Saltford Environment Group
Walk 2 - Norman Road, northern footpaths and the fish ponds
A walk round the fields to the north of the village, taking in the recreation ground, medieval fish ponds and St Mary's Church.
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Walk up the High Street, and continue straight on into Norman Road.
The war memorial on your left was erected in November 1920. Its original location was in the middle of the road junction between Beech Road, Norman Road and the High Street (see below & right).
Just along from the current site of the war memorial (1) there used to be two wooden huts that were a butcher's shop and a cobbler's.
Further on, on your left, there was a small field that contained the W.I. (Women's Institute) hut. The hut was bought second hand from the Army at Codford in Wiltshire, and erected in the early 1920s. After Saltford Hall was built it was demolished in the 1960s.
Continue along Norman Road past Stratton Road on your right, and you will see Saltford Community Church - a modern building set back from the road on the right (2).
Norman Road was originally called Boyd Lane, but became Mission Hall Lane in the 1890s before being named Norman Road in 1928. The car park of Saltford Community Church is on the site of the 'Working Men's Hall' which was built in the 1860s by the working men of Saltford under the auspices of one Miss Geraldine Hooper, who observed that they were unable to attend the morning and afternoon services at St Mary's Church as they were busy at their work during the day. Evangelistic worship in the Hall was conducted by Miss Hooper assisted by a Mrs. Mallinson, The Hall was adjoined by the 'Hall Cottage', the building which still stands in front of you (no. 30), where Mrs Mallinson and her husband lived.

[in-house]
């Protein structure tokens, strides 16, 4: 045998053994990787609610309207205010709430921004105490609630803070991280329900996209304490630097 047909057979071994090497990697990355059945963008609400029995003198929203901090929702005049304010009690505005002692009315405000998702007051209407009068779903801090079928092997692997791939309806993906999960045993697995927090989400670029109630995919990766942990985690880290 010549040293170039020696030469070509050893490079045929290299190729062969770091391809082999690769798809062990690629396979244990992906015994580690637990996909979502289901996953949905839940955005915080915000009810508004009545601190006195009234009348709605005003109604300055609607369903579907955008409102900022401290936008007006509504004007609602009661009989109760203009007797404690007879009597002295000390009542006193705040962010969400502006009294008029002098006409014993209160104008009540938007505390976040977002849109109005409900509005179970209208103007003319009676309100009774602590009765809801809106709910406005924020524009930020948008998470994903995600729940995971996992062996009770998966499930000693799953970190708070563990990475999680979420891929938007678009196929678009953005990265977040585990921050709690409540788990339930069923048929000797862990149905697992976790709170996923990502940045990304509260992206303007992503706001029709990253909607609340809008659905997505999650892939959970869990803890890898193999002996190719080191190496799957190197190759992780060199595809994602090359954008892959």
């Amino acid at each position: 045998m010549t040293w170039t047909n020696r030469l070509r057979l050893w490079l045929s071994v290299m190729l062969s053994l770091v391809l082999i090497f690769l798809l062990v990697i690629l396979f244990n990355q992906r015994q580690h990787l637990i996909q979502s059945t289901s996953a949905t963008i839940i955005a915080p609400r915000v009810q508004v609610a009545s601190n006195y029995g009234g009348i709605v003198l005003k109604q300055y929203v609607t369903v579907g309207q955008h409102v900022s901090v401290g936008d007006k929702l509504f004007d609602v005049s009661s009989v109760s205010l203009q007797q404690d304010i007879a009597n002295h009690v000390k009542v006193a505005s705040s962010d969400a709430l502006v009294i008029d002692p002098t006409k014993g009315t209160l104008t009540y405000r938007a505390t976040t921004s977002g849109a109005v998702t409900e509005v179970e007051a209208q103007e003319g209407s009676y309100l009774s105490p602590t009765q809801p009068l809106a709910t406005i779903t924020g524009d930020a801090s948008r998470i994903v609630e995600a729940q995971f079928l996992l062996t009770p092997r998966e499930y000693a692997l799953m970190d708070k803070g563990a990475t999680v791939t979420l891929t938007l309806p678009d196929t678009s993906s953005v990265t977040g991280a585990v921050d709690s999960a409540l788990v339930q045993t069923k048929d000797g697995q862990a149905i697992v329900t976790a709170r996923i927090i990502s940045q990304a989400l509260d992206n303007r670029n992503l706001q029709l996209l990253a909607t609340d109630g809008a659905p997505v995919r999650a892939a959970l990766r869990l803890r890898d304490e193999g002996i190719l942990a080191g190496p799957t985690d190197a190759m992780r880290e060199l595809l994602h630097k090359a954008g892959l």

After use for a period as a general village hall, the building was bought in 1892 by two Bristolians who wished to 'carry the gospel' to the people of Saltford, and it then became known as the Mission Hall. On a map of 1931 it is called the Gospel Hall, and by 1966 it is known as Saltford Evangelical Church. The old building was demolished about 15 years ago to make way for the new Evangelical Church.
Continue along Norman Road and then turn right down Brockley Road. At the T junction (Stratton Road) turn left to the end and then take the footpath on the right hand side in front which takes you through to Wick House Close. Turn right and walk down to Wedmore Road, and go straight on through the car park to the recreation ground.
Saltford Hall (3) was built with funding from local residents and the Ministry of Education in 1955. Stratton Road, Broadway, Wedmore Road and Chelwood Road were built in the early 1950s on the site of the original recreation ground, and it was moved a little to the north to its current site.
Go slightly right across the recreation ground towards a stile on the opposite side. Cross this and then follow the railway line to the side of the next field to another stile. Cross this and turn right onto the bridge (4).